After a typhoon wiped out Wednesday evening events in Busan and brought back memories of last year’s drenching, organizers of the Busan International Film Festival must be mighty pleased to have got proceedings under way Thursday largely as planned.
Indeed, by the time the opening ceremony got under way around sunset on Thursday the problem was heat and humidity. A slight evening breeze was most welcome as local and international celebrities wafted along the red carpet in the city’s landmark Busan Cinema Center.
The ceremony kicked off with a choir of children that provoked delighted cooing from the audience.
While Korean and Japanese politicians at national level have engaged in one of the most bitter diplomatic rows in years, the Busan festival, no stranger to political intrigues, has deliberately kept its doors open. Not only is the opening film “The Horse Thieves” a Japanese-Kazakh co-production, the festival’s prestigious Asian Film Maker of the Year prize is awarded to Japanese auteur Kore-eda Hirokazu, director of 2108 Palme d’Or winner “Shoplifters”.
For reasons left unexplained, Kore-eda did not show up to receive his award in person. But he sent a video message instead and promised to be in Busan in a few days from now for a gala screening of his latest festival favorite “The Truth.”
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Korean film-making, which during the lifetime of the Busan festival has gone from obscurity to world-beating, is also being celebrated. (Bong Joon-ho’s dark drama “Parasite” won the Palme d’Or this year and gets a final spin during Busan.)
Highlight of the celebrations is a 10-piece showcase of films marking the centenary of Korean cinema. They include “The Housemaid” (1960) by director Kim Ki-young and “Old Boy” (2003) by Park Chan-wook.
There is also a Korean retrospective section — Kim Ki-young’s “Woman of Fire” (1971), and Kim Soo-yong’s 1981 “Late Autumn” – are standouts. Some twenty titles get their world premieres in the Korean Cinema Today section, and the festivsla will close in ten days time with “Moonlight Winter,” by Lim Dae-hyung, who won the festival’s New Currents award for “Merry Christmas Mr. Mo” in 2016.
The Korean Cinema Award was presented to Bae Yong-jae and Yoo Dong-suk, organizers of the Paris Korean Film Festival, which has screened 500 features over its 14 years existence. “Our goal is to create a cultural code of Korean cinema, in France, said Bae.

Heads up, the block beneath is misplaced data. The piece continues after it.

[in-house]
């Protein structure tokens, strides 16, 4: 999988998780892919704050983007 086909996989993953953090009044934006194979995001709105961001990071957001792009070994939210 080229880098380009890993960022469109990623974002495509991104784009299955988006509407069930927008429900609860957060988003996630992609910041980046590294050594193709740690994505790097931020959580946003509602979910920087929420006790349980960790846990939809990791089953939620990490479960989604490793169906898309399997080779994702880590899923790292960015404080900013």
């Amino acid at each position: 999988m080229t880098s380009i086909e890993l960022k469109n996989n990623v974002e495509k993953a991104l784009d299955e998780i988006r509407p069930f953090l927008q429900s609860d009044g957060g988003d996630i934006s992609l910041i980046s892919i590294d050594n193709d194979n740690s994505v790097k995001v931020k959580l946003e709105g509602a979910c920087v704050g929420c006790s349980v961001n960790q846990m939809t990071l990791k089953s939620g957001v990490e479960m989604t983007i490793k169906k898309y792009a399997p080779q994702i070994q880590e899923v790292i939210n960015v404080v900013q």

The ceremony was co-hosted by Lee Hanee (Honey Lee) the former Miss Korea, who has built a solid acting career and is currently riding high as the star of “Extreme Job,” now the second highest grossing Korean film of all time.
Korean films are doing well with their home audiences, despite the increasing penetration of Netflix and other streaming services. (The festival includes Netflix title “The King” from David Michod). In the first half of the year, Korean films sold close to 57 million tickets and accounted for 52% share of the box office, their best first half performance since 2013.
But within the industry there are worries that film-making is becoming too expensive (only 14 of the top 50 are reckoned to be in profit), and too skewed towards blockbusters. Busan programmer Nam Dong-chul recently described the difficulties faced by new talent attempting to break through as a “crisis.”
For today, however the mood was celebratory and the accent on style.
Korean talent on the red carpet included Suho, of K-pop boy band EXO, Jo Yeo-jeong (“Parasite”) and Cho Jung-seok and Lim Yoona, stars of “Exit.”
Foreign guests included Indian director/actress Tannishtha Chatterjee turning heads in a shimmery gold Amy Billimoria ensemble, iconic producer Ekta Kapoor, and actresses Konkona Sen Sharma and Bhumi Pednekar, Singapore’s Eric Khoo, Hong Kong director Yonfan (“No. 7 Cherry Lane”,) and Taiwan’s Tom Shu-Yu Lin, director of “The Garden of Evening Mists” a multinational co-production backed by HBO Asia and Malaysia’s Astro, which gets its world premiere this week.
Expected later in the festival are multi-Oscar-winning musician A.R. Rahman and Timothee Chalamet.